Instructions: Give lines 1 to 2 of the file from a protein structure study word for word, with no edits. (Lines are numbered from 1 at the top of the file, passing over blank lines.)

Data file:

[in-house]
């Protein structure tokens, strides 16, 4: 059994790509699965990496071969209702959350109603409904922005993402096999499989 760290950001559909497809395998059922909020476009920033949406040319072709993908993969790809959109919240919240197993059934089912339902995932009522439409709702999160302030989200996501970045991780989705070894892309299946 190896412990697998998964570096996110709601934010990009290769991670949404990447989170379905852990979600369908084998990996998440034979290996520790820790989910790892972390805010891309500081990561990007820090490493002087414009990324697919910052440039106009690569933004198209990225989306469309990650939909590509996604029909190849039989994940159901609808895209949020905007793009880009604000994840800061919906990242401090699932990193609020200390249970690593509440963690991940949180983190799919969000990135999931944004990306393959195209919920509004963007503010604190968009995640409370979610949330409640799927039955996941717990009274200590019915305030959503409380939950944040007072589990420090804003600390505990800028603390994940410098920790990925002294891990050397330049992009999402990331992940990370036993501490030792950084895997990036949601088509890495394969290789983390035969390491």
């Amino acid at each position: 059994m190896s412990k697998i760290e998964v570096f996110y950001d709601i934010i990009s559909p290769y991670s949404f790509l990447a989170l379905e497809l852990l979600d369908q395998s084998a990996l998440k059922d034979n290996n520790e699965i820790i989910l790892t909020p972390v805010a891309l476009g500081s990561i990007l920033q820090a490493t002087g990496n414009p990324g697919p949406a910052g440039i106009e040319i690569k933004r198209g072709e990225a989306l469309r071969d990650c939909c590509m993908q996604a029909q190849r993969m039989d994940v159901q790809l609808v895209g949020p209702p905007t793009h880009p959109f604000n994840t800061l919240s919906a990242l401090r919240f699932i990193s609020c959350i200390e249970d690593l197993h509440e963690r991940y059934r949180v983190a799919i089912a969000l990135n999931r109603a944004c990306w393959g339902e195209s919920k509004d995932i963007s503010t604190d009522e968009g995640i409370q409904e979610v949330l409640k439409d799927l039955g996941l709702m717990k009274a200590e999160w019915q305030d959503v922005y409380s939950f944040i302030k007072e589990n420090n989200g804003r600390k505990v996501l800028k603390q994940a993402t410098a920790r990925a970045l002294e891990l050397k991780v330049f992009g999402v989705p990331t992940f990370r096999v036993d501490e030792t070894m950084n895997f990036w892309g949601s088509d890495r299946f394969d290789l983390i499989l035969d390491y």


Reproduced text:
[in-house]
């Protein structure tokens, strides 16, 4: 059994790509699965990496071969209702959350109603409904922005993402096999499989 760290950001559909497809395998059922909020476009920033949406040319072709993908993969790809959109919240919240197993059934089912339902995932009522439409709702999160302030989200996501970045991780989705070894892309299946 190896412990697998998964570096996110709601934010990009290769991670949404990447989170379905852990979600369908084998990996998440034979290996520790820790989910790892972390805010891309500081990561990007820090490493002087414009990324697919910052440039106009690569933004198209990225989306469309990650939909590509996604029909190849039989994940159901609808895209949020905007793009880009604000994840800061919906990242401090699932990193609020200390249970690593509440963690991940949180983190799919969000990135999931944004990306393959195209919920509004963007503010604190968009995640409370979610949330409640799927039955996941717990009274200590019915305030959503409380939950944040007072589990420090804003600390505990800028603390994940410098920790990925002294891990050397330049992009999402990331992940990370036993501490030792950084895997990036949601088509890495394969290789983390035969390491």